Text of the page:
How to Build a Basic Pwa With Html and Javascript

by admin admin Date: 28-02-2019 pwa html javascript tutorial


Looking at the web for a basic PWA online training exercise, everything I found was just too confused or required libraries/system/stage or another.

If we need to learn another innovation, we would preferably not get derailed with redundant subtleties ...

We have indeed composed a basic introductory exercise to draw from different sources, which would not require external sources. Personally, I would prefer not to be distracted with irrelevant details when I learn a new technology.

In case you're not familiar with Progressive Web Apps the essential thought is to utilize browser technologies to build a web application that works offline and has the look and feel of a native application. In this exercise, we'll tell you the best way to to make the most straightforward application conceivable, that works without an internet connection, and can be added to your home screen.

You should know HTML, CSS, and JavaScript to get the most out of this tutorial. If you can code a web page and add some interactivity using plain-vanilla JavaScript, you should be able to follow. You'll need a text editor, the latest Chrome version and a local web server to build this app.

In this tutorial, we used Adobe's NetBeans, because it has a web server built, but you can use any text editor you’re comfortable with.

 

Phase 1: The Setup

First of all, you have to create a directory for the app and add jscss, and images subdirectories. It should look like this when you’re finished:

/Hello-PWA   # Project Folder
    /css     # Stylesheets
    /js      # Javascript
    /images  # Image files.

Open your project folder in Brackets to get started.

When writing the markup for a Progressive Web App there are 2 requirements to keep in mind:

1. Even if JavaScript is disabled, the app should keep showing some content. This prevents users from viewing a blank page if their internet connection is poor or if an older browser is used.

2. It should be responsive to a variety of devices and display properly. In other words, it must be mobile-friendly.

We will address the first requirement for our basic app by simply hard-coding the content and the second by adding a meta tag for the viewport. To do this, create an index.html file in the root folder of your project and add the following markup:

<!doctype html>
 
<html lang="en"> 
  
<head>   
  
<meta charset="utf-8">
     
<title>Hello World</title> 
    
<link rel="stylesheet" href="css/style.css">
     
<meta name="viewport" content="width=device-width, initial-scale=1.0">
   
<body class="fullscreen">
     
<div class="container">   
    
<h1 class="title">Hello World!</h1> 
    
</div>
   
</body>  
 
</html>

Second step: create a file named style.css in the css folder, such as:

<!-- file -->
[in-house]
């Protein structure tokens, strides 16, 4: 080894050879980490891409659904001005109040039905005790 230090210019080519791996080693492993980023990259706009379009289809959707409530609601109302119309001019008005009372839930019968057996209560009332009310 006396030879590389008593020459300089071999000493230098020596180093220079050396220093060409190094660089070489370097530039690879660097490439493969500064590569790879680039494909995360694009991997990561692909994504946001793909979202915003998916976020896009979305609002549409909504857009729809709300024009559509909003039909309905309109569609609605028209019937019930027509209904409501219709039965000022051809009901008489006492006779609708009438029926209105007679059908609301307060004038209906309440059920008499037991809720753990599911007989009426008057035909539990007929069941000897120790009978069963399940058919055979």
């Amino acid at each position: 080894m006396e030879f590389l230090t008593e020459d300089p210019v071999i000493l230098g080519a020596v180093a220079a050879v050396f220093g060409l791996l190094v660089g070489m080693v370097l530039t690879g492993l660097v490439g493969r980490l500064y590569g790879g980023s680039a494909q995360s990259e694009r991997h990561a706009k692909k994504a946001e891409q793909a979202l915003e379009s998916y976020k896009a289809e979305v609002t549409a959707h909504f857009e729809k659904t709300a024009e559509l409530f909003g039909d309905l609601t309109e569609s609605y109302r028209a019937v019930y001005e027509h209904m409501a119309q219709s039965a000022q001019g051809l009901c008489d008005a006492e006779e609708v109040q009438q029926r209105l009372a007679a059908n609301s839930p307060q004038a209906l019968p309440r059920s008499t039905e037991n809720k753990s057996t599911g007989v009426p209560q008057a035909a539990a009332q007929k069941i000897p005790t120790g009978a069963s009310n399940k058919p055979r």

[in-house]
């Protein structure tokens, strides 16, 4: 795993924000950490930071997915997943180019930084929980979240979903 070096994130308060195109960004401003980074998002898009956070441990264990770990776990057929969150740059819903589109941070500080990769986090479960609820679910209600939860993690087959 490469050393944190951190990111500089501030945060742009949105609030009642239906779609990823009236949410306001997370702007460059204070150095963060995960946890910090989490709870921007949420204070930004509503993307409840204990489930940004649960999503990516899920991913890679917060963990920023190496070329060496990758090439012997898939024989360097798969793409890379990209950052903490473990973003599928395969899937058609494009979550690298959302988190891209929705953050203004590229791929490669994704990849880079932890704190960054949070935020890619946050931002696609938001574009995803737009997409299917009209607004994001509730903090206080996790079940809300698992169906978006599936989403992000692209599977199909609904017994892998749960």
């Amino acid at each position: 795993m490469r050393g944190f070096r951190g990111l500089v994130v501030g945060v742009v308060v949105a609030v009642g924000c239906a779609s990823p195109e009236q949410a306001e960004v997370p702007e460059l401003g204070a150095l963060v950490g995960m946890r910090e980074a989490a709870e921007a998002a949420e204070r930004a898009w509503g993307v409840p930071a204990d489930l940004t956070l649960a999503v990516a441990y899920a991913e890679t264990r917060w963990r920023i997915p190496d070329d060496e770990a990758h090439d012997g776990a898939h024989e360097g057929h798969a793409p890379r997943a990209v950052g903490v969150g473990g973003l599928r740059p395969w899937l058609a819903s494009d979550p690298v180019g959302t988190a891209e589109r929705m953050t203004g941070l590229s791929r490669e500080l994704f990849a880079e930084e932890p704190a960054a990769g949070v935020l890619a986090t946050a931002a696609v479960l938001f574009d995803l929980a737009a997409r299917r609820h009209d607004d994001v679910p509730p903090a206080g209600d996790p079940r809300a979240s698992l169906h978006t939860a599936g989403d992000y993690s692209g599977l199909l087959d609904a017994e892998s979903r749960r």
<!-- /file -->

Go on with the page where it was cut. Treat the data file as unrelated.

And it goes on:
body {font-family: sans-serif;} 
   
html, .fullscreen {display: flex;height: 100%; margin: 0;padding: 0;width: 100%; }  
   
.container {margin: auto;text-align: center;} 
    
.title {font-size: 3rem;}

 

The app can now be tested by clicking on the text editor preview button. This will open a browser window and serve up your page.

 

 

Phase 2: Testing

Now that we have our "Hello world" the browser, we're going to use Google's Lighthouse to test the app and see how well it meets PWA standards. Press F12 to open the Chrome developer panel and click on the Lighthouse audit tab

Make sure you check the option "Progressive Web App. " For now, you can uncheck the others. Then click on the button "run tests. " Lighthouse should give you a score and a list of audits that the app has passed or failed after a minute or two. At this point, the app should score about 45. If everything has been properly coded, you will notice that most of the tests carried out are related to the requirements we outlined at the beginning:

1. If JavaScript is not available, our basic app contains some content.

2. Has a wide or initial scale tag.

3. The content of the viewport is correctly sized.

 

Phase 3: Add a Service Worker

Our app's next requirement is to register a service worker. Service workers are basically scripts that perform tasks that do not require user interaction in the background. This launches your users ' main app while the service worker takes care of mundane things.

A service worker is an event-driven worker registered against an origin and a path. It takes the form of a JavaScript file that can control the web-page/site that it is associated with, intercepting and modifying navigation and resource requests, and caching resources in a very granular fashion to give you complete control over how your app behaves in certain situations (the most obvious one being when the network is not available). A service worker is run in a worker context: it therefore has no DOM access, and runs on a different thread to the main JavaScript that powers your app, so it is not blocking. It is designed to be fully async; as a consequence, APIs such as synchronous XHR and localStorage can't be used inside a service worker. Service workers only run over HTTPS, for security reasons. Having modified network requests, wide open to man in the middle attacks would be really bad. In Firefox, Service Worker APIs are also hidden and cannot be used when the user is in private browsing mode.

 

For our app, we’ll use one to download and cache our content and then serve it back up from the cache when the user is offline.